Remember, these are used for supplemental heat in two hard to heat rooms at opposite ends of the house. Each room already receives heat, but are always cold during the heating season.

            I installed them because for me, working with hot water baseboard and copper piping is the easiest and most fun way to provide a nice warm area. There is no way to get any duct into the laundry room and it has two registers already that are almost useless. The dining room is the farthest room from the scorched air furnace and has other issues that make it hard to heat. The baseboard works fine to heat the space required.

            If there was an easy solution I wouldn't of had to post it here.Easy I can do, difficult takes more heads. From what I have seen there is a lot of control experience on this thread and I thought something would pop out that was obvious to other heating guys.

            Actually I may have found a solution last night when I set the heat anticipators to .2 as is stated on the relay cover. Any other ideas?? And oh yeah, heat is not the problem!!

            Comment


            • #7
              Re: Which t'stat to use?

              Originally posted by APHCO View Post
              Actually I may have found a solution last night when I set the heat anticipators to .2 as is stated on the relay cover. Any other ideas?? And oh yeah, heat is not the problem!!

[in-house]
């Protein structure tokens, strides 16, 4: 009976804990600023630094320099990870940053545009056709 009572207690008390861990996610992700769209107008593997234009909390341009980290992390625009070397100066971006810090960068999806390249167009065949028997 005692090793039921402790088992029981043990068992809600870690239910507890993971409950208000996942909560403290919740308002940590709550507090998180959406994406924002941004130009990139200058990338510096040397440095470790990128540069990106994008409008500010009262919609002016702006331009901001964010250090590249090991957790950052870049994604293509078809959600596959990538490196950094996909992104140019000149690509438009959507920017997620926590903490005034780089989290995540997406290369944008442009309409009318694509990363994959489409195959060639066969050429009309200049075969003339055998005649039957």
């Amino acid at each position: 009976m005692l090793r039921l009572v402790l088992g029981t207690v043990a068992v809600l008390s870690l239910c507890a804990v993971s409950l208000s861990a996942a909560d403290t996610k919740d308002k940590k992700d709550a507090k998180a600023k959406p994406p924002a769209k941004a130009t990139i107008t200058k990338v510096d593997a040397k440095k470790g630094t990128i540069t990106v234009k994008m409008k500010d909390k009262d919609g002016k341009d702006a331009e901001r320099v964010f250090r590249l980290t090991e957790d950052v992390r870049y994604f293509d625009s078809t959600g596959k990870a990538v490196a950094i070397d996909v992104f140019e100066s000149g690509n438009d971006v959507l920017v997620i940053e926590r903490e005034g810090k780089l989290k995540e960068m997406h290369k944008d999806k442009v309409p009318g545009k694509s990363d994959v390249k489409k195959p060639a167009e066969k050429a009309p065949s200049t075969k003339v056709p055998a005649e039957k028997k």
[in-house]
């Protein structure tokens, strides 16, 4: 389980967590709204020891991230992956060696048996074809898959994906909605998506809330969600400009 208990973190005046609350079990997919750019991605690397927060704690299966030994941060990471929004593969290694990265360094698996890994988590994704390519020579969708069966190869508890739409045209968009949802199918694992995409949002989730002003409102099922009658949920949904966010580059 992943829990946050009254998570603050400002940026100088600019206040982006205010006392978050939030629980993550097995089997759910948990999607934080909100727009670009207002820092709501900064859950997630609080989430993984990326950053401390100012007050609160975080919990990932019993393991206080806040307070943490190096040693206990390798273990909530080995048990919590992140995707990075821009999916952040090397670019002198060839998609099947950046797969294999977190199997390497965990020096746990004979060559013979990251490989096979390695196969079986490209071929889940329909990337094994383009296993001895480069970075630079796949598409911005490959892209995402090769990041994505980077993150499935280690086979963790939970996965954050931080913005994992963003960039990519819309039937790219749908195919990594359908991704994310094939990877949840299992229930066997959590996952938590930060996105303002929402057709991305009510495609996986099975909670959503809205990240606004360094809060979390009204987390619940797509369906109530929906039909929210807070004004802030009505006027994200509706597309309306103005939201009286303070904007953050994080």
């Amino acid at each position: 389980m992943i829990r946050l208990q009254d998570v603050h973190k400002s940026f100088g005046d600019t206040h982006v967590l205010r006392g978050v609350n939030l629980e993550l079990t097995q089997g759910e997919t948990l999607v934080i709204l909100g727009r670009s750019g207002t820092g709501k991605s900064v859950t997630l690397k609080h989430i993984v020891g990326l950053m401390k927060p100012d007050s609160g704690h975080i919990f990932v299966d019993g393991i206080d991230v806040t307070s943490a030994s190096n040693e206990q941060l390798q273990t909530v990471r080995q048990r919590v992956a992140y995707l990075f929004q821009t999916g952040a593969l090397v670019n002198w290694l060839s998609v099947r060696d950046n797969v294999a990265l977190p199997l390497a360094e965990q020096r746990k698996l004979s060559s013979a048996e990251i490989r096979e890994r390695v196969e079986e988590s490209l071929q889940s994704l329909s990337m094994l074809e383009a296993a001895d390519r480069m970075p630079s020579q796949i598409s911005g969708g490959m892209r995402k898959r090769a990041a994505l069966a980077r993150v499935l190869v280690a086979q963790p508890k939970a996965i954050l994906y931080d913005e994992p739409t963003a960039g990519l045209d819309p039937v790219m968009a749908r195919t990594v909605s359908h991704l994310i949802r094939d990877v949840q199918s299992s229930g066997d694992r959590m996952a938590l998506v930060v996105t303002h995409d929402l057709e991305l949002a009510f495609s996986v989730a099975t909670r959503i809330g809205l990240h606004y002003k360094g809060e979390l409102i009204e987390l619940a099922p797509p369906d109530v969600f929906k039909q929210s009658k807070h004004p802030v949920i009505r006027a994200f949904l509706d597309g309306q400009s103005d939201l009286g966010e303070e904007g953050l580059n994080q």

When all else fails read the paperwork

              It wouldn't surprise me if you bought a bad t-stat. The T87F is a mercury stat and has been pulled from our shelves since 2004. I've had much better luck with the solid state T87K. No adjustments needed after setup. Seems to hold temperature better than the wildly swinging mercury bulb.

              You have probably solved the issue with the setting at .2

              BTW has your electric company sent you a dozen roses yet? They should

              Comment


              • #8
                Re: Which t'stat to use?

                Originally posted by plumberscrack View Post
                The T87F is a mercury stat and has been pulled from our shelves since 2004. I've had much better luck with the solid state T87K. No adjustments needed after setup. Seems to hold temperature better than the wildly swinging mercury bulb.

                You have probably solved the issue with the setting at .2

                BTW has your electric company sent you a dozen roses yet? They should
                Thanks for the further info on the 87K .I'll see if I can find one.

                Funny thing is that I had thought that all mercury stats were gone from production, but I have seen more on the suppliers shelves this year than the last few years combined. Both W/R and Honeywell seem to be readily available.

                No,haven't received the roses from the electric company,yet. I imagine they will send them when the really cold weather gets here. So far my wife is happy with the warm laundry room, except now it gets too hot in there from the stat not doing what it should.

                Having her warm and happy will be worth it, as the saying goes " if Mama ain't happy, ain't nobody happy"?

                I'll report back after a few days with the .2 setting

                Comment


                • #9
                  Re: Which t'stat to use?

                  you wont find the mercury T87 at a supply house they are electronic or bimetal t87's and yes if you dont have a amp meter try the amp rating on the primary control.